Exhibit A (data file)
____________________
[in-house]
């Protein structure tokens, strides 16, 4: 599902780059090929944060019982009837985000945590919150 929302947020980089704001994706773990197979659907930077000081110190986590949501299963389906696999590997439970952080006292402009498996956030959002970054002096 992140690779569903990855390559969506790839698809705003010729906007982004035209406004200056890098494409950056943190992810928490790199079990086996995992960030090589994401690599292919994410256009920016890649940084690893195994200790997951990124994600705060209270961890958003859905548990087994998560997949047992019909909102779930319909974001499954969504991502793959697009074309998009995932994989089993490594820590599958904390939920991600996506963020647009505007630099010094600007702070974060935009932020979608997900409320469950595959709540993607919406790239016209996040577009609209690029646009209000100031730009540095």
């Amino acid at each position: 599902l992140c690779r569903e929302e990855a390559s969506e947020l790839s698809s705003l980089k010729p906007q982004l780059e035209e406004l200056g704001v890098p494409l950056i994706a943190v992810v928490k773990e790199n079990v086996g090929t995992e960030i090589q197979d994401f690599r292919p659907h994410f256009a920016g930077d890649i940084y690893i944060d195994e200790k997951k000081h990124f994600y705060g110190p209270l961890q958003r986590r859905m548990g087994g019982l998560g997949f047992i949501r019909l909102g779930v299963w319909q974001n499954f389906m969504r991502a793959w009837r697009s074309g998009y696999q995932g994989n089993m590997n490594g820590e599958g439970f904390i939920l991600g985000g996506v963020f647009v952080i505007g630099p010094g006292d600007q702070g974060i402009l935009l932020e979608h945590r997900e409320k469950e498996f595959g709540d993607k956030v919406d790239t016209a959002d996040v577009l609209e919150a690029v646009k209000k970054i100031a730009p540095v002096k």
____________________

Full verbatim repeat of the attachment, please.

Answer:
[in-house]
């Protein structure tokens, strides 16, 4: 599902780059090929944060019982009837985000945590919150 929302947020980089704001994706773990197979659907930077000081110190986590949501299963389906696999590997439970952080006292402009498996956030959002970054002096 992140690779569903990855390559969506790839698809705003010729906007982004035209406004200056890098494409950056943190992810928490790199079990086996995992960030090589994401690599292919994410256009920016890649940084690893195994200790997951990124994600705060209270961890958003859905548990087994998560997949047992019909909102779930319909974001499954969504991502793959697009074309998009995932994989089993490594820590599958904390939920991600996506963020647009505007630099010094600007702070974060935009932020979608997900409320469950595959709540993607919406790239016209996040577009609209690029646009209000100031730009540095």
């Amino acid at each position: 599902l992140c690779r569903e929302e990855a390559s969506e947020l790839s698809s705003l980089k010729p906007q982004l780059e035209e406004l200056g704001v890098p494409l950056i994706a943190v992810v928490k773990e790199n079990v086996g090929t995992e960030i090589q197979d994401f690599r292919p659907h994410f256009a920016g930077d890649i940084y690893i944060d195994e200790k997951k000081h990124f994600y705060g110190p209270l961890q958003r986590r859905m548990g087994g019982l998560g997949f047992i949501r019909l909102g779930v299963w319909q974001n499954f389906m969504r991502a793959w009837r697009s074309g998009y696999q995932g994989n089993m590997n490594g820590e599958g439970f904390i939920l991600g985000g996506v963020f647009v952080i505007g630099p010094g006292d600007q702070g974060i402009l935009l932020e979608h945590r997900e409320k469950e498996f595959g709540d993607k956030v919406d790239t016209a959002d996040v577009l609209e919150a690029v646009k209000k970054i100031a730009p540095v002096k």